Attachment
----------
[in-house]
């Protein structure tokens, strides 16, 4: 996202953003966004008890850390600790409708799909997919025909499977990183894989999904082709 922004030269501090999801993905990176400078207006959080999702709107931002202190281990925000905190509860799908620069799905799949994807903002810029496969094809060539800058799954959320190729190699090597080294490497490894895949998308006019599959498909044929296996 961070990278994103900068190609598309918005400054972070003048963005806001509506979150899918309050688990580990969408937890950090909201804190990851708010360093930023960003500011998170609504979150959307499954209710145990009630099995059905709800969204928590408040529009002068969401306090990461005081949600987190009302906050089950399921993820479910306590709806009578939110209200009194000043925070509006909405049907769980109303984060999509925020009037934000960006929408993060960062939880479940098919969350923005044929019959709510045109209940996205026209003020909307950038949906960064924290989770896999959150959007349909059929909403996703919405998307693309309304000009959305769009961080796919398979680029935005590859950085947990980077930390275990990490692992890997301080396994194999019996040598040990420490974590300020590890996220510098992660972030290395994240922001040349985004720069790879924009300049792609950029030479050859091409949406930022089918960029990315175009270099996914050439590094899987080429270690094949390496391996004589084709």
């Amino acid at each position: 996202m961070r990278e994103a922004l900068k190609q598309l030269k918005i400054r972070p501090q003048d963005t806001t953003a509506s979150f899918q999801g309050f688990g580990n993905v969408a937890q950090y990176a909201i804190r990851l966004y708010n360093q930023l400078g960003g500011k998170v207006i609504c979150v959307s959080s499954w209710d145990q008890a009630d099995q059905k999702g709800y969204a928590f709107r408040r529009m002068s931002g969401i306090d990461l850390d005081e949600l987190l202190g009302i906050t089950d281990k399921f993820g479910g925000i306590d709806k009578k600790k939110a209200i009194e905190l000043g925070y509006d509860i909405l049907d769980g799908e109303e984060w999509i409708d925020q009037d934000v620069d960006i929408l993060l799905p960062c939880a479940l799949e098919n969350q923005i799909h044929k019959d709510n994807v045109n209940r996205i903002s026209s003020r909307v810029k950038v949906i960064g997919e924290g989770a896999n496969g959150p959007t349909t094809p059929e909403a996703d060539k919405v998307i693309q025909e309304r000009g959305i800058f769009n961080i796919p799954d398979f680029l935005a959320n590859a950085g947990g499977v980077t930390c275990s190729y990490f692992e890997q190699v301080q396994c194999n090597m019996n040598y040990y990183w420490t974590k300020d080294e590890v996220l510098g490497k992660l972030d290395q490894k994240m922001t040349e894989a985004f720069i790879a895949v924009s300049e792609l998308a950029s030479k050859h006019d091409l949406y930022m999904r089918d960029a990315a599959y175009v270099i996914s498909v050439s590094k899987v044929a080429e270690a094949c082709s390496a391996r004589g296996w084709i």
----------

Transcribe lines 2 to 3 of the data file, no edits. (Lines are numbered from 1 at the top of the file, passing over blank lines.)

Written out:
């Protein structure tokens, strides 16, 4: 996202953003966004008890850390600790409708799909997919025909499977990183894989999904082709 922004030269501090999801993905990176400078207006959080999702709107931002202190281990925000905190509860799908620069799905799949994807903002810029496969094809060539800058799954959320190729190699090597080294490497490894895949998308006019599959498909044929296996 961070990278994103900068190609598309918005400054972070003048963005806001509506979150899918309050688990580990969408937890950090909201804190990851708010360093930023960003500011998170609504979150959307499954209710145990009630099995059905709800969204928590408040529009002068969401306090990461005081949600987190009302906050089950399921993820479910306590709806009578939110209200009194000043925070509006909405049907769980109303984060999509925020009037934000960006929408993060960062939880479940098919969350923005044929019959709510045109209940996205026209003020909307950038949906960064924290989770896999959150959007349909059929909403996703919405998307693309309304000009959305769009961080796919398979680029935005590859950085947990980077930390275990990490692992890997301080396994194999019996040598040990420490974590300020590890996220510098992660972030290395994240922001040349985004720069790879924009300049792609950029030479050859091409949406930022089918960029990315175009270099996914050439590094899987080429270690094949390496391996004589084709």
């Amino acid at each position: 996202m961070r990278e994103a922004l900068k190609q598309l030269k918005i400054r972070p501090q003048d963005t806001t953003a509506s979150f899918q999801g309050f688990g580990n993905v969408a937890q950090y990176a909201i804190r990851l966004y708010n360093q930023l400078g960003g500011k998170v207006i609504c979150v959307s959080s499954w209710d145990q008890a009630d099995q059905k999702g709800y969204a928590f709107r408040r529009m002068s931002g969401i306090d990461l850390d005081e949600l987190l202190g009302i906050t089950d281990k399921f993820g479910g925000i306590d709806k009578k600790k939110a209200i009194e905190l000043g925070y509006d509860i909405l049907d769980g799908e109303e984060w999509i409708d925020q009037d934000v620069d960006i929408l993060l799905p960062c939880a479940l799949e098919n969350q923005i799909h044929k019959d709510n994807v045109n209940r996205i903002s026209s003020r909307v810029k950038v949906i960064g997919e924290g989770a896999n496969g959150p959007t349909t094809p059929e909403a996703d060539k919405v998307i693309q025909e309304r000009g959305i800058f769009n961080i796919p799954d398979f680029l935005a959320n590859a950085g947990g499977v980077t930390c275990s190729y990490f692992e890997q190699v301080q396994c194999n090597m019996n040598y040990y990183w420490t974590k300020d080294e590890v996220l510098g490497k992660l972030d290395q490894k994240m922001t040349e894989a985004f720069i790879a895949v924009s300049e792609l998308a950029s030479k050859h006019d091409l949406y930022m999904r089918d960029a990315a599959y175009v270099i996914s498909v050439s590094k899987v044929a080429e270690a094949c082709s390496a391996r004589g296996w084709i």